To earth, then, let us assign the cubical form ; for earth is the most immoveable of the four and the most plastic of all bodies, and that which has the most stable bases must of necessity be of such a nature. Now, of the triangles which we assumed at first, that which has two equal sides is by nature more firmly based than that which has unequal sides ; and of the compound figures which are formed out of either, the plane equilateral quadrangle has necessarily, a more stable basis than the equilateral triangle, both in the whole and in the parts. Wherefore, in assigning this figure to earth, we adhere to probability ; and to water we assign that one of the remaining forms which is the least moveable ; and the most moveable of them to fire ; and to air that which is intermediate. Also we assign the smallest body to fire, and the greatest to water, and the intermediate in size to air ; and, again, the acutest body to fire, and the next in acuteness to, air, and the third to water. Of all these elements, that which has the fewest bases must necessarily be the most moveable, for it must be the acutest and most penetrating in every way, and also the lightest as being composed of the smallest number of similar particles : and the second body has similar properties in a second degree, and the third body in the third degree. Let it be agreed, then, both according to strict reason and according to probability, that the pyramid is the solid which is the original element and seed of fire ; and let us assign the element which was next in the order of generation to air, and the third to water. We must imagine all these to be so small that no single particle of any of the four kinds is seen by us on account of their smallness : but when many of them are collected together their aggregates are seen. And the ratios of their numbers, motions, and other properties, everywhere God, as far as necessity allowed or gave consent, has exactly perfected, and harmonised in due proportion.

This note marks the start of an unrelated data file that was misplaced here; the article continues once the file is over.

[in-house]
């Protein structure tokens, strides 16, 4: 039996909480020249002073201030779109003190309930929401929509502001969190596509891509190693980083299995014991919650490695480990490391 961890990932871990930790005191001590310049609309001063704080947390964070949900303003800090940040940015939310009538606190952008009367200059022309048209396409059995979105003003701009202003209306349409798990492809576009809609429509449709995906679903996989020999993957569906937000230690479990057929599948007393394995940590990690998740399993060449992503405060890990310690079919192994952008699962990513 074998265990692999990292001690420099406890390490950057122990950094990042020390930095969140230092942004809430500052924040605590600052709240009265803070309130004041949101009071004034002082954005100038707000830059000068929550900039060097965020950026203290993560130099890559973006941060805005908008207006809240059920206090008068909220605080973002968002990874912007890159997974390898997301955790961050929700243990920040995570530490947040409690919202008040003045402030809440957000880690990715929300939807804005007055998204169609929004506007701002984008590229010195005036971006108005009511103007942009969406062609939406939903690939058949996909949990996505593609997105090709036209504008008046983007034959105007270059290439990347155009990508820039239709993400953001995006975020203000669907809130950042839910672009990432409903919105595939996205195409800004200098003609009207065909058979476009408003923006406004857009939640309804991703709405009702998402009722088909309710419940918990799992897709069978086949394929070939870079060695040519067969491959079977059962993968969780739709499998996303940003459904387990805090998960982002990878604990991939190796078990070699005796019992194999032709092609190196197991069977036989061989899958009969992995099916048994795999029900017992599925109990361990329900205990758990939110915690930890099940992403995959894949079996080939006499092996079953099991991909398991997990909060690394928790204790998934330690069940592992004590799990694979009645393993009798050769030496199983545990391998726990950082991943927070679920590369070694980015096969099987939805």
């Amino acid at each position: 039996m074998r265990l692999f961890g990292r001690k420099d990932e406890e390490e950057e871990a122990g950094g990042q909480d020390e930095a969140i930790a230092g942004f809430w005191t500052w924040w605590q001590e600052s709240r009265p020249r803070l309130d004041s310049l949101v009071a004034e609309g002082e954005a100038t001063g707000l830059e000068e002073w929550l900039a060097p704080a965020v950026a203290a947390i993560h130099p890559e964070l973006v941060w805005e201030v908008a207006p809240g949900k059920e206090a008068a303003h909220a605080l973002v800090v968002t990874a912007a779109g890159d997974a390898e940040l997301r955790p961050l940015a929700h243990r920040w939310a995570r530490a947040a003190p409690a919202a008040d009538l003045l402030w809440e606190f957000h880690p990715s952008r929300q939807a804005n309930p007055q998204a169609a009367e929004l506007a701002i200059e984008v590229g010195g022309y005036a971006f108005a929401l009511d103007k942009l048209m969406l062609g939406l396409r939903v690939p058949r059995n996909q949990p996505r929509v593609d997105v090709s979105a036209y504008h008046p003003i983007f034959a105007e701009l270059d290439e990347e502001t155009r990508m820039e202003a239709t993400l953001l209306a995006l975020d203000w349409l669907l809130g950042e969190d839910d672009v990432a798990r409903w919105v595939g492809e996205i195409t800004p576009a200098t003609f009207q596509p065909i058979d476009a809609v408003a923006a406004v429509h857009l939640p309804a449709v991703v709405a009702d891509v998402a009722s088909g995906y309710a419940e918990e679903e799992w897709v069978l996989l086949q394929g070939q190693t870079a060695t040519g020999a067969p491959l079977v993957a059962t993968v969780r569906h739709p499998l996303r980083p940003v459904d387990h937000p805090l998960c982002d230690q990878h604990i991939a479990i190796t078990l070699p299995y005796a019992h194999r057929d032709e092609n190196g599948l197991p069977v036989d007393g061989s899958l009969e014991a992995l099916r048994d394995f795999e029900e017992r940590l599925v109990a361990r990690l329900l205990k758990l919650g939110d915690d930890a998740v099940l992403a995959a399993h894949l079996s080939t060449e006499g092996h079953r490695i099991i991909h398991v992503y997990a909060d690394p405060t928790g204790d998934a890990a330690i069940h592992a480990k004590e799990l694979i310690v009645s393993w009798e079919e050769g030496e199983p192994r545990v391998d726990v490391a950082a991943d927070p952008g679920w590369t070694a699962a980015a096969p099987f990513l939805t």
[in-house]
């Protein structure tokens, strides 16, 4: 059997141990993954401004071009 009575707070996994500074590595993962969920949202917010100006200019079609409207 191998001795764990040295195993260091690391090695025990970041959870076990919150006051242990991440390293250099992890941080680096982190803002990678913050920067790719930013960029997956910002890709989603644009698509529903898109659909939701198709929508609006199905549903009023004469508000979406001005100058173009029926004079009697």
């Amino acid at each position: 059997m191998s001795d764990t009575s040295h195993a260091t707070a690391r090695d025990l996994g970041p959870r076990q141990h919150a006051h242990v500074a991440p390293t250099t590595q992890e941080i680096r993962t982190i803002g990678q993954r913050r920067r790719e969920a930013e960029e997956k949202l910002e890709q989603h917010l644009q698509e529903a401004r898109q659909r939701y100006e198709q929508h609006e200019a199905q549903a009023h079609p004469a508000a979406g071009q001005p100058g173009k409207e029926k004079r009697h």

From all that we have just been saying about the elements or kinds, the most probable conclusion is as follows : — earth, when meeting with fire and dissolved by its sharpness, whether the dissolution take place in the fire itself or perhaps in some mass of air or water, is borne hither and thither, until its parts, meeting together and mutually harmonising, again become earth ; for they can never take any other form. But water, when divided by fire or by air, on reforming, may become one part fire and two parts air ; and a single volume of air divided becomes two of fire. Again, when a small body of fire is contained in a larger body of air or water or earth, and both are moving, and the fire struggling is overcome and broken up, then two volumes of fire form one volume of air ; and when air is overcome and cut up into small pieces, two and a half parts of air are condensed into one part of water. Let us consider the matter in another way. When one of the other elements is fastened upon by fire, and is cut by the sharpness of its angles and sides, it coalesces with the fire, and then ceases to be cut by them any longer. For no element which is one and the same with itself can be changed by or change another of the same kind and in the same state. But so long as in the process of transition the weaker is fighting against the stronger, the dissolution continues. Again, when a few small particles, enclosed in many larger ones, are in process of decomposition and extinction, they only cease from their tendency to extinction when they consent to pass into the conquering nature, and fire becomes air and air water. But if bodies of another kind go and attack them [i.e. the small particles], the latter continue to be dissolved until, being completely forced back and dispersed, they make their escape to their own kindred, or else, being overcome and assimilated to the conquering power, they remain where they are and dwell with their victors, and from being many become one. And owing to these affections, all things are changing their place, for by the motion of the receiving vessel the bulk of each class is distributed into its proper place ; but those things which become unlike themselves and like other things, are hurried by the shaking into the place of the things to which they grow like.